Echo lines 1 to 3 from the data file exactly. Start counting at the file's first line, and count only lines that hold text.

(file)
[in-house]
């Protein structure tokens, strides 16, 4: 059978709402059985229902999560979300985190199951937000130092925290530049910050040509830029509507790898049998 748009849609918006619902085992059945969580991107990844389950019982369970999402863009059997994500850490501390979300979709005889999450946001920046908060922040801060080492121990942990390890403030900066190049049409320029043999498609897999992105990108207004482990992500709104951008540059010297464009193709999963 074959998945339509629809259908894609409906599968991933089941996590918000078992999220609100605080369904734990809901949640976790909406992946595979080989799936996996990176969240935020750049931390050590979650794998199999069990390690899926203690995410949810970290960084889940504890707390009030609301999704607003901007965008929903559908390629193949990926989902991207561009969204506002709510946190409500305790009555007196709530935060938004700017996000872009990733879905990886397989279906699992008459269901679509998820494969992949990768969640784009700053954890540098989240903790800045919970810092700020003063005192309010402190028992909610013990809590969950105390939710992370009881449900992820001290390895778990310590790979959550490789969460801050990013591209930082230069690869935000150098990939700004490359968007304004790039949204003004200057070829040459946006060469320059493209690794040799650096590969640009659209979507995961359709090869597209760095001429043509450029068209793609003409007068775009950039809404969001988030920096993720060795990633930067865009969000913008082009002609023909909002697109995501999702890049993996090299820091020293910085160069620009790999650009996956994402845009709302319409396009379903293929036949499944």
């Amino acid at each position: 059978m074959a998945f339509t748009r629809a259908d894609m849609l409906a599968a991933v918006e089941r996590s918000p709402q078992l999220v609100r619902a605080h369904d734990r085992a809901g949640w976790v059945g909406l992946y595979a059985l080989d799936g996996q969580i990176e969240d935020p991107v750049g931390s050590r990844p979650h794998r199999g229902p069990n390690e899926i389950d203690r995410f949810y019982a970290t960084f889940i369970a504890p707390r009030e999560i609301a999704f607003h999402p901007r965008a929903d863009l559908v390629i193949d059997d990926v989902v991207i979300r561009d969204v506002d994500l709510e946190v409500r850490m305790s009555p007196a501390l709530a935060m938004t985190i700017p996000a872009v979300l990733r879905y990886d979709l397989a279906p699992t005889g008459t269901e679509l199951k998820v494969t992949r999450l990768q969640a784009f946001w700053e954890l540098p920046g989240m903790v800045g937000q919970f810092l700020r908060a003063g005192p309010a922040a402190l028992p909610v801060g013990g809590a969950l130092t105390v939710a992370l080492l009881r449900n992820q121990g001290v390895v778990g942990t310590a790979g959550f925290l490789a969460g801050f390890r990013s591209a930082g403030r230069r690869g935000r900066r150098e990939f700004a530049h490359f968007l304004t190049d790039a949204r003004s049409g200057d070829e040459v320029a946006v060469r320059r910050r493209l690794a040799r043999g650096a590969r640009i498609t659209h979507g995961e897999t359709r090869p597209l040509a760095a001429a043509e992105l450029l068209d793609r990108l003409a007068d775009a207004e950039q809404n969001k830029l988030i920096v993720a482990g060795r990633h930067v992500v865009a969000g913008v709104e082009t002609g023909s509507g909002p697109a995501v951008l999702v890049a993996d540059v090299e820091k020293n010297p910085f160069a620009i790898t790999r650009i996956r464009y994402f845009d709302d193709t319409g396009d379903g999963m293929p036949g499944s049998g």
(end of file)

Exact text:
[in-house]
């Protein structure tokens, strides 16, 4: 059978709402059985229902999560979300985190199951937000130092925290530049910050040509830029509507790898049998 748009849609918006619902085992059945969580991107990844389950019982369970999402863009059997994500850490501390979300979709005889999450946001920046908060922040801060080492121990942990390890403030900066190049049409320029043999498609897999992105990108207004482990992500709104951008540059010297464009193709999963 074959998945339509629809259908894609409906599968991933089941996590918000078992999220609100605080369904734990809901949640976790909406992946595979080989799936996996990176969240935020750049931390050590979650794998199999069990390690899926203690995410949810970290960084889940504890707390009030609301999704607003901007965008929903559908390629193949990926989902991207561009969204506002709510946190409500305790009555007196709530935060938004700017996000872009990733879905990886397989279906699992008459269901679509998820494969992949990768969640784009700053954890540098989240903790800045919970810092700020003063005192309010402190028992909610013990809590969950105390939710992370009881449900992820001290390895778990310590790979959550490789969460801050990013591209930082230069690869935000150098990939700004490359968007304004790039949204003004200057070829040459946006060469320059493209690794040799650096590969640009659209979507995961359709090869597209760095001429043509450029068209793609003409007068775009950039809404969001988030920096993720060795990633930067865009969000913008082009002609023909909002697109995501999702890049993996090299820091020293910085160069620009790999650009996956994402845009709302319409396009379903293929036949499944």
């Amino acid at each position: 059978m074959a998945f339509t748009r629809a259908d894609m849609l409906a599968a991933v918006e089941r996590s918000p709402q078992l999220v609100r619902a605080h369904d734990r085992a809901g949640w976790v059945g909406l992946y595979a059985l080989d799936g996996q969580i990176e969240d935020p991107v750049g931390s050590r990844p979650h794998r199999g229902p069990n390690e899926i389950d203690r995410f949810y019982a970290t960084f889940i369970a504890p707390r009030e999560i609301a999704f607003h999402p901007r965008a929903d863009l559908v390629i193949d059997d990926v989902v991207i979300r561009d969204v506002d994500l709510e946190v409500r850490m305790s009555p007196a501390l709530a935060m938004t985190i700017p996000a872009v979300l990733r879905y990886d979709l397989a279906p699992t005889g008459t269901e679509l199951k998820v494969t992949r999450l990768q969640a784009f946001w700053e954890l540098p920046g989240m903790v800045g937000q919970f810092l700020r908060a003063g005192p309010a922040a402190l028992p909610v801060g013990g809590a969950l130092t105390v939710a992370l080492l009881r449900n992820q121990g001290v390895v778990g942990t310590a790979g959550f925290l490789a969460g801050f390890r990013s591209a930082g403030r230069r690869g935000r900066r150098e990939f700004a530049h490359f968007l304004t190049d790039a949204r003004s049409g200057d070829e040459v320029a946006v060469r320059r910050r493209l690794a040799r043999g650096a590969r640009i498609t659209h979507g995961e897999t359709r090869p597209l040509a760095a001429a043509e992105l450029l068209d793609r990108l003409a007068d775009a207004e950039q809404n969001k830029l988030i920096v993720a482990g060795r990633h930067v992500v865009a969000g913008v709104e082009t002609g023909s509507g909002p697109a995501v951008l999702v890049a993996d540059v090299e820091k020293n010297p910085f160069a620009i790898t790999r650009i996956r464009y994402f845009d709302d193709t319409g396009d379903g999963m293929p036949g499944s049998g």